"When the US walked away from the Iran nuclear deal, it embarked upon a course of placing maximum economic pressure on the Tehran government. The goal was not to force Iran into a modified agreement with additional concessions; although not explicitly declared, it was regime change," he wrote in an op-ed published on May 6, in New York Daily News. "This was and is an unrealistic path to a new, more democratic form of government for Iran. In fact, it is likely to make such a Western-style government even further off into the future because it risks US-Iranian military conflict."
"That military conflict came one step closer in recent days. The US refused to extend secondary sanctions waivers for countries importing Iranian oil, which will have the effect of reducing Tehran’s sale of oil and its foreign currency income. In response, Iran has been sending messages through a variety of channels that it cannot stand by while the US does such significant damage to its economy," he added.
As Clarke warned, "the message from Tehran has been clear. They will attack the US or US interests, possibly using surrogates, in the Middle East. They may strike the US directly using cyberattacks. In addition to diplomatic messages through intermediaries, the Iranians have been moving forces around in ways designed to be noticed by US intelligence."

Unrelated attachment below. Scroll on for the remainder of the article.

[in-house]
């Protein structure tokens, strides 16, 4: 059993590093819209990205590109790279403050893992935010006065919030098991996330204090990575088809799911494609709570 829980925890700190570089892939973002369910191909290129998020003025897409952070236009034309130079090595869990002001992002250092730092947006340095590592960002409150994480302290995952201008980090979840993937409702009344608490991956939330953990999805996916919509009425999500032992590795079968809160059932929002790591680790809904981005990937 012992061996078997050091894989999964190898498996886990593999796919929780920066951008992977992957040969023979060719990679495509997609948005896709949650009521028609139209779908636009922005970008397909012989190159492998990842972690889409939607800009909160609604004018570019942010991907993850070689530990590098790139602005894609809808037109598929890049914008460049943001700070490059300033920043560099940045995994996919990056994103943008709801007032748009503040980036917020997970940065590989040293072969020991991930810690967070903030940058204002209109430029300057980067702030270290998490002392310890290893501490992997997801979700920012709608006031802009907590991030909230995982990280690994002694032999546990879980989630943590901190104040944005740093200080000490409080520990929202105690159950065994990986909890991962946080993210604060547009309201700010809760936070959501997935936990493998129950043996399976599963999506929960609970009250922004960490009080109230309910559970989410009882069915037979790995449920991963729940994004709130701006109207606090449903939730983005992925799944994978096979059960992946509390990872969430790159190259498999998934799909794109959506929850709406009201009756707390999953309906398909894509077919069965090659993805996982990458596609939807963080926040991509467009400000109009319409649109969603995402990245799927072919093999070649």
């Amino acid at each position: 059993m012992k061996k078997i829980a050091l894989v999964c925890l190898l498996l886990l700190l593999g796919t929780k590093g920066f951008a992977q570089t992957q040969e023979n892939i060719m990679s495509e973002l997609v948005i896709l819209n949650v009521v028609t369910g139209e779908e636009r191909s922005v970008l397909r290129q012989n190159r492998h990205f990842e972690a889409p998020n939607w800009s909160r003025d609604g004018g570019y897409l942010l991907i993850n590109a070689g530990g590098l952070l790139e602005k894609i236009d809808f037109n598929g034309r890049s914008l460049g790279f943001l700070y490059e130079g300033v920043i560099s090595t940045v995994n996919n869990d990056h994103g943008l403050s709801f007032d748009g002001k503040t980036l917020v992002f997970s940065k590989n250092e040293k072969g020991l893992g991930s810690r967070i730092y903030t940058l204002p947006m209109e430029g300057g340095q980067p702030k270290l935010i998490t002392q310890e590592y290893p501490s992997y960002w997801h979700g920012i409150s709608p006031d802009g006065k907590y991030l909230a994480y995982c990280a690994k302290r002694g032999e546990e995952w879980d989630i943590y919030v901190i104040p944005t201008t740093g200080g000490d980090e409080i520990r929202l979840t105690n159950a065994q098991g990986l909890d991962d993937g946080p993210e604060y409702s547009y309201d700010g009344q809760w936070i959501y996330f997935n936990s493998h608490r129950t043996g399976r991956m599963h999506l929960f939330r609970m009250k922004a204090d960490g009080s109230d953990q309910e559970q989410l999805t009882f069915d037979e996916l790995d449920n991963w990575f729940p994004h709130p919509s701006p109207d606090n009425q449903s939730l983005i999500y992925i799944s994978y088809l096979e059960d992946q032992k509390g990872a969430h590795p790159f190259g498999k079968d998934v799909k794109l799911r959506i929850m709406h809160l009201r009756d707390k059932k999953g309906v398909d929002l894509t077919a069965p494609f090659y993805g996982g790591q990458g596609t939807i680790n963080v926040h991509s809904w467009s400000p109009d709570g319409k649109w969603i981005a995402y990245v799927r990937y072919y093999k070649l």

"The White House leaked that strategic bombers and an aircraft carrier strike group was being sent to the the Persian Gulf area because of Iranian activity and threats," he informed.
"US forces in Syria, Iraq and Afghanistan, as well as those based in the Persian Gulf countries are extremely vulnerable to attack by Iran’s special forces and its highly trained surrogates," the ex-US official said.
"US Navy assets in the narrow confines of the Persian Gulf could also easily come under attack from the Iranian Revolutionary Guard Corps’ hundreds of small, high speed attack boats or its armed drones. The Revolutionary Guards have been practicing overtly for such missions," he added.
"Alternatively, Iran’s cyber war units could go after US companies," he wrote.
According to Clarke, in addition to strikes on US forces and corporations, Tehran could do significant damage to US allies in the Persian Gulf region.
"What Trump and Congress need to consider now, not just after an Iranian attack, is that the US and its allies can be hurt badly by Iran," he noted.
"It is time now for cooler heads to prevail and for both sides to back away from the precipice toward which they are moving," he suggested.